How to Get Rid of Bone Spurs

  • Medical Editor: John P. Cunha, DO, FACOEP
    John P. Cunha, DO, FACOEP

    John P. Cunha, DO, FACOEP

    John P. Cunha, DO, is a U.S. board-certified Emergency Medicine Physician. Dr. Cunha's educational background includes a BS in Biology from Rutgers, the State University of New Jersey, and a DO from the Kansas City University of Medicine and Biosciences in Kansas City, MO. He completed residency training in Emergency Medicine at Newark Beth Israel Medical Center in Newark, New Jersey.

What are bone spurs?

A bone spur is a small, sharp outgrowth of bone. They can come from local trauma to the bone, cartilage or tendon near where a bone spur has formed. Inflammation, like that caused by arthritis, can also cause the formation of bone spurs. Often, bone spurs are not painful or uncomfortable. They only require treatment when they start causing pain or discomfort.

What are home remedies for bone spurs?

Home remedies to soothe the symptoms of bone spurs includes application of ice packs and taking over-the-counter pain medications like ibuprofen and other non-steroidal antiinflammatory medications.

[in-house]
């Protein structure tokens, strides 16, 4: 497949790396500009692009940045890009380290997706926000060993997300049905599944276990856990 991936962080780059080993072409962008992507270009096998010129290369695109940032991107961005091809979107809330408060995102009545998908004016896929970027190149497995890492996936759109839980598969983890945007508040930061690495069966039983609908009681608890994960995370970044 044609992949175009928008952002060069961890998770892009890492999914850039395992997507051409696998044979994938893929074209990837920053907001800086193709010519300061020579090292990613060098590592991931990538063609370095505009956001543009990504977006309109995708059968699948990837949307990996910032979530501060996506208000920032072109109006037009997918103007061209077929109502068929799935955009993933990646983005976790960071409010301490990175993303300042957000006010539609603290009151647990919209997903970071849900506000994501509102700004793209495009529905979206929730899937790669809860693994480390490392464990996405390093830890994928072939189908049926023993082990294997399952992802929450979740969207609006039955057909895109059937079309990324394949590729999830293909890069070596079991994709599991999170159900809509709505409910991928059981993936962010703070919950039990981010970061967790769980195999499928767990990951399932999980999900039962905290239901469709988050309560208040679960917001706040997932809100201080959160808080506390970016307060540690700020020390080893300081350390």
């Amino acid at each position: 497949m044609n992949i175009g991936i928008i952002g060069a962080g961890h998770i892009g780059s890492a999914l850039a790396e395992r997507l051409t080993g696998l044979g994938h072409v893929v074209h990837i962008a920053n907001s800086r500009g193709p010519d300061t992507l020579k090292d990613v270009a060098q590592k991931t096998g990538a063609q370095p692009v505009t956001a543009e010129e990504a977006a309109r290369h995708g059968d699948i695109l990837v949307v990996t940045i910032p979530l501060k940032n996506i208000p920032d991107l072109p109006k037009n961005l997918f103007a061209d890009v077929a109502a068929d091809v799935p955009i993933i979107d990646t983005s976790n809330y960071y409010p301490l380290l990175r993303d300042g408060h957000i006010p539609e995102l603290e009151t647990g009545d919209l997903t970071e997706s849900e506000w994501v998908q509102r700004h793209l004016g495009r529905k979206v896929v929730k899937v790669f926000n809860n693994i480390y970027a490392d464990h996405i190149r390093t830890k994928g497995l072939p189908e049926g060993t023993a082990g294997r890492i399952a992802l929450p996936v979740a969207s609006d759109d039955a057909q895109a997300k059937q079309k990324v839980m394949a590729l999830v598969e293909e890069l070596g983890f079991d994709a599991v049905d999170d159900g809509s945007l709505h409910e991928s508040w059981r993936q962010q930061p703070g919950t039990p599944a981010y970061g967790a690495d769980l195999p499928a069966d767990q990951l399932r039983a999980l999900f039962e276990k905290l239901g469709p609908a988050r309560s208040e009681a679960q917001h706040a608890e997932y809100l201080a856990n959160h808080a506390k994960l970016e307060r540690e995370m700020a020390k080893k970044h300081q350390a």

What is the treatment for bone spurs?

Bone spurs are treated only if they are causing symptoms. Initial treatment is directed toward decreasing inflammation and avoiding reinjury when possible. Local cold application can help when the location of the bone spur is accessible. Anti-inflammatory medications, administered both orally (over-the-counter NSAIDs) and by local steroid injection (Kenalog, Depomedrol, Celestone), are commonly used, depending on the location of the spur. Local mechanical measures, such as orthotics, or shoe inserts, and local bone spur pads might be considered, depending on the location of the bone spur.

Bone spurs that are causing irritation of nerves, tendons or ligaments and that are resistant to conservative measures can require surgical operations for treatment.

What kind of doctor treats bone spurs?

An orthopaedic surgeon, a doctor who corrects congenital or functional abnormalities of the bones with surgery, casting, and bracing in cases of bone spurs. Podiatrists also treat bone spurs and other injuries to the foot and ankle.

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Medically Reviewed on 2/11/2019
References
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Kasper, D.L., et al., eds. Harrison's Principles of Internal Medicine, 19th Ed. United States: McGraw-Hill Education, 2015.
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